To the Queens County Committee of Safety
Head Quarters New York Augt 11th 1776
The Publick Exigences having required my apprehending a number of Suspected persons in your County & Sending them into another Colony for a Short time, they have expressed some Apprehensions that in their Absence their Property may be Exposed to Injury & their Families deprivd of the support they would Otherwise derive from it1—I therefore beg leave to acquaint you that a Temporary Restra[i]nt of their Persons is all that is entended by the present measure & that it would give me much pain if it should be Construed to Extend to any Depridation of Property—that matter Resting entirely within the Jurisdiction of the Civil Authority of the Province. Untill therefore some Orders are Received from them to that Effect I shall be happy in beleiving you will exert your whole Power & Influence to prevent the Mischief which these Gentlemen seem to apprehend. I am with Respect Gentlemen Your most Obdt Humb. Servant
LB, in Tench Tilghman’s writing, DLC:GW; Varick transcript, DLC:GW.
1. Hugh Wallace (d. 1788), a Loyalist merchant who had come to New York from Ireland in 1752 and had settled subsequently at Jamaica on Long Island, wrote GW from New York City on 9 Aug.: “Lord Stirling has acquainted the Prisoners brought from Long Island that they are to attend Your Excellencys Orders tomorrow morning at 9 oClock, & to be then ready to be sent out of the Province.
“I beg to lett Your Excellency know the unfortunate Situation my Brother & Partner & I are under. Our Books, Papers &c. are at the House at Jamaica chiefly where they are verry unsafe, only Women to take care of the House & them, that we have also many Valuable Papers &c. here, which we must leave behind, In short this Affair may probably ruin us.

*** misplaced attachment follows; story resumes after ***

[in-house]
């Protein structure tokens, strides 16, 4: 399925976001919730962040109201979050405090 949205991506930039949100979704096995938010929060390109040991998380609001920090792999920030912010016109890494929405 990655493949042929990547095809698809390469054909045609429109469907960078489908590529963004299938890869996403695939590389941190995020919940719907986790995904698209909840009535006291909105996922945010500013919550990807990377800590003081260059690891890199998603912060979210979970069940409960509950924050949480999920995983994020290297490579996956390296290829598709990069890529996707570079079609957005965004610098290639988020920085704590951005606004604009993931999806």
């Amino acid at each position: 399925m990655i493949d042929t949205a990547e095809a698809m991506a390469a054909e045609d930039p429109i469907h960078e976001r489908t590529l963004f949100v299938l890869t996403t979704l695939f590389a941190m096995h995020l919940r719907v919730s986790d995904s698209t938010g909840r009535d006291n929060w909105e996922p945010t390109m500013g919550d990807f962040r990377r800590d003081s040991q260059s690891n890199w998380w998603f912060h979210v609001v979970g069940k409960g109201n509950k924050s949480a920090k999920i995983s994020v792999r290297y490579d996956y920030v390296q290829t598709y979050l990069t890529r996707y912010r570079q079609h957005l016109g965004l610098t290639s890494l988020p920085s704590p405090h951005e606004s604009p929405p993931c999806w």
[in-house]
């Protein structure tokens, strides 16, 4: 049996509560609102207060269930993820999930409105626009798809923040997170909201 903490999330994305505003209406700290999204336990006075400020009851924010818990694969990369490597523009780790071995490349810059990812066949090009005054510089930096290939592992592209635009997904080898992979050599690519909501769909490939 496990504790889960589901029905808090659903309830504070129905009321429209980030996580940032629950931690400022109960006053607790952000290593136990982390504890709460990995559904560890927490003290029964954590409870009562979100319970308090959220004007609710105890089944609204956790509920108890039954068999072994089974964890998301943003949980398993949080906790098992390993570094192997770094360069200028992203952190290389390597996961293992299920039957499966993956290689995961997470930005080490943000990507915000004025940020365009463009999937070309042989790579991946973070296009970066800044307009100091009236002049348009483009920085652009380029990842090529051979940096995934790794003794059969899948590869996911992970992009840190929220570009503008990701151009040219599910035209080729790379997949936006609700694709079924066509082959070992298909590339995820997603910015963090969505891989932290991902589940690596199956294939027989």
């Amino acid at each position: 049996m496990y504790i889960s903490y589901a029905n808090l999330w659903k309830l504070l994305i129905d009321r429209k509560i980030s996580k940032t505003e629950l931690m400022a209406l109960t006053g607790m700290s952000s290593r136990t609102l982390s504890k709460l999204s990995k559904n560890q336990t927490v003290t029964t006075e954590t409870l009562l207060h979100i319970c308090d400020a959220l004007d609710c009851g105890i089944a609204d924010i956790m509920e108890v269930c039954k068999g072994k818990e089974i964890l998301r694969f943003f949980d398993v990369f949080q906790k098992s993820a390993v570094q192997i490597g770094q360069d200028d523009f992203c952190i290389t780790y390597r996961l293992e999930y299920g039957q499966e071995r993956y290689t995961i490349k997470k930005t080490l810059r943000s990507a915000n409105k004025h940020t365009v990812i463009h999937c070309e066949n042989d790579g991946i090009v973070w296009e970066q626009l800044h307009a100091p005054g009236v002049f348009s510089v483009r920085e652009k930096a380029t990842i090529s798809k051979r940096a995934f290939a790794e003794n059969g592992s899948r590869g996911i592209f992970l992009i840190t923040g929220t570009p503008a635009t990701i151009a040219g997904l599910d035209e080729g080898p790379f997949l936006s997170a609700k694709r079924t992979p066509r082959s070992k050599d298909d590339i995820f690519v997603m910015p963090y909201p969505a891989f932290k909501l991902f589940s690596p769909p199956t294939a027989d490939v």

“Could Your Excellency in Compassion to our distress allow my Brother to stay with his small helpless Family, he could take care of our widely scatterd Affairs, & he is satisfied to give Security to remain on his Farm, As for me tho’ in a verry infirm & disagreable Situation I must be content.
“If Your Excellency cannot indulge us in this request Will you be so good as to allow one of us to go to Jamaica this day, to bring Cloaths & Necessary’s for our Journey & to secure our Books & Papers there in the best way we can, Engaging by all thats sacred & honorable to be here by 9 oClock tomorrow to receive Your Excellencys Commands” (DLC:GW).
Hugh Wallace’s brother and business partner was Alexander Wallace (d. 1800), who had immigrated to America from Ireland in 1757. In February 1776 the Wallaces provided Sir Henry Clinton with £4,000 in gold and silver for his southern expedition, and that fact apparently was used to justify their arrest as suspected Loyalists on 8 August. Both brothers were sent to Middletown, Conn., and were released on parole in December 1776. For an account of Alexander Wallace’s persistent efforts to persuade GW to release him from arrest earlier, see his petition to the New York convention or committee of safety, 6 Dec. 1776, in Force, American Archives description begins Peter Force, ed. American Archives. 9 vols. Washington, D.C., 1837–53. description ends , 5th ser., 3:1099. Hugh Wallace, who had been a member of the provincial council since 1769, continued to serve on the royal council in British-occupied New York City during the war, and in 1782 Guy Carleton appointed him a member of the board of accounts. Alexander Wallace served as lieutenant colonel commandant of the 2d Battalion of New York Loyalist Militia during the war. The Wallaces sailed to England when New York City was evacuated in 1783, and they subsequently lived at Waterford, Ireland.